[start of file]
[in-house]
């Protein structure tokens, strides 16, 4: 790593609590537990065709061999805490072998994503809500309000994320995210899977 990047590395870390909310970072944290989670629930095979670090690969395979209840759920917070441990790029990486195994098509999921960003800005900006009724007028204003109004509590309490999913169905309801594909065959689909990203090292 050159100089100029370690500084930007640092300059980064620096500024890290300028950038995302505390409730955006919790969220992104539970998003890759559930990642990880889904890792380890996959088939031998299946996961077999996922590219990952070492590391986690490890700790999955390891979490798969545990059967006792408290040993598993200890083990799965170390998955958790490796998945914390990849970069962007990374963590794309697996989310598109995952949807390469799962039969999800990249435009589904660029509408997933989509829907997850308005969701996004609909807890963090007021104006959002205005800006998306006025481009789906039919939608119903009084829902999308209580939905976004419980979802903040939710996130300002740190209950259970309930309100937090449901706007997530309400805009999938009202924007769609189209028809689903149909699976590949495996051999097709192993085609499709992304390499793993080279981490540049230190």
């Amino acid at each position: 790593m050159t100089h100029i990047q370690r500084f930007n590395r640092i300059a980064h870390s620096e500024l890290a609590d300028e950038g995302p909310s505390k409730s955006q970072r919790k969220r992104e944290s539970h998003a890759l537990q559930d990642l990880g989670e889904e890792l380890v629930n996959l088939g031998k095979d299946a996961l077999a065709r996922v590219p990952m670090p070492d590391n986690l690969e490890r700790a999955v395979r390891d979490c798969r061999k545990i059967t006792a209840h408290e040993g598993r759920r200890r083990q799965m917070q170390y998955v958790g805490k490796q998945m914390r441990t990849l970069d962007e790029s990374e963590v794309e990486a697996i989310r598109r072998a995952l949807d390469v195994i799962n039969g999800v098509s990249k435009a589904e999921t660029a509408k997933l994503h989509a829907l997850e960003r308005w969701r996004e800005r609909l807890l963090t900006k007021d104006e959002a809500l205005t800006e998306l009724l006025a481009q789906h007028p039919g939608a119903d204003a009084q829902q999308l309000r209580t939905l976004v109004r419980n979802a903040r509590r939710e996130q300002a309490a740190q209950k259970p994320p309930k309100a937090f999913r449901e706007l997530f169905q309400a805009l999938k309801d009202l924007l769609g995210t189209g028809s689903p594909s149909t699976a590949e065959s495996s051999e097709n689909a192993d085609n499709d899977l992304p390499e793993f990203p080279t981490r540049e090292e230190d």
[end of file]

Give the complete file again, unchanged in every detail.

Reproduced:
[in-house]
């Protein structure tokens, strides 16, 4: 790593609590537990065709061999805490072998994503809500309000994320995210899977 990047590395870390909310970072944290989670629930095979670090690969395979209840759920917070441990790029990486195994098509999921960003800005900006009724007028204003109004509590309490999913169905309801594909065959689909990203090292 050159100089100029370690500084930007640092300059980064620096500024890290300028950038995302505390409730955006919790969220992104539970998003890759559930990642990880889904890792380890996959088939031998299946996961077999996922590219990952070492590391986690490890700790999955390891979490798969545990059967006792408290040993598993200890083990799965170390998955958790490796998945914390990849970069962007990374963590794309697996989310598109995952949807390469799962039969999800990249435009589904660029509408997933989509829907997850308005969701996004609909807890963090007021104006959002205005800006998306006025481009789906039919939608119903009084829902999308209580939905976004419980979802903040939710996130300002740190209950259970309930309100937090449901706007997530309400805009999938009202924007769609189209028809689903149909699976590949495996051999097709192993085609499709992304390499793993080279981490540049230190």
């Amino acid at each position: 790593m050159t100089h100029i990047q370690r500084f930007n590395r640092i300059a980064h870390s620096e500024l890290a609590d300028e950038g995302p909310s505390k409730s955006q970072r919790k969220r992104e944290s539970h998003a890759l537990q559930d990642l990880g989670e889904e890792l380890v629930n996959l088939g031998k095979d299946a996961l077999a065709r996922v590219p990952m670090p070492d590391n986690l690969e490890r700790a999955v395979r390891d979490c798969r061999k545990i059967t006792a209840h408290e040993g598993r759920r200890r083990q799965m917070q170390y998955v958790g805490k490796q998945m914390r441990t990849l970069d962007e790029s990374e963590v794309e990486a697996i989310r598109r072998a995952l949807d390469v195994i799962n039969g999800v098509s990249k435009a589904e999921t660029a509408k997933l994503h989509a829907l997850e960003r308005w969701r996004e800005r609909l807890l963090t900006k007021d104006e959002a809500l205005t800006e998306l009724l006025a481009q789906h007028p039919g939608a119903d204003a009084q829902q999308l309000r209580t939905l976004v109004r419980n979802a903040r509590r939710e996130q300002a309490a740190q209950k259970p994320p309930k309100a937090f999913r449901e706007l997530f169905q309400a805009l999938k309801d009202l924007l769609g995210t189209g028809s689903p594909s149909t699976a590949e065959s495996s051999e097709n689909a192993d085609n499709d899977l992304p390499e793993f990203p080279t981490r540049e090292e230190d």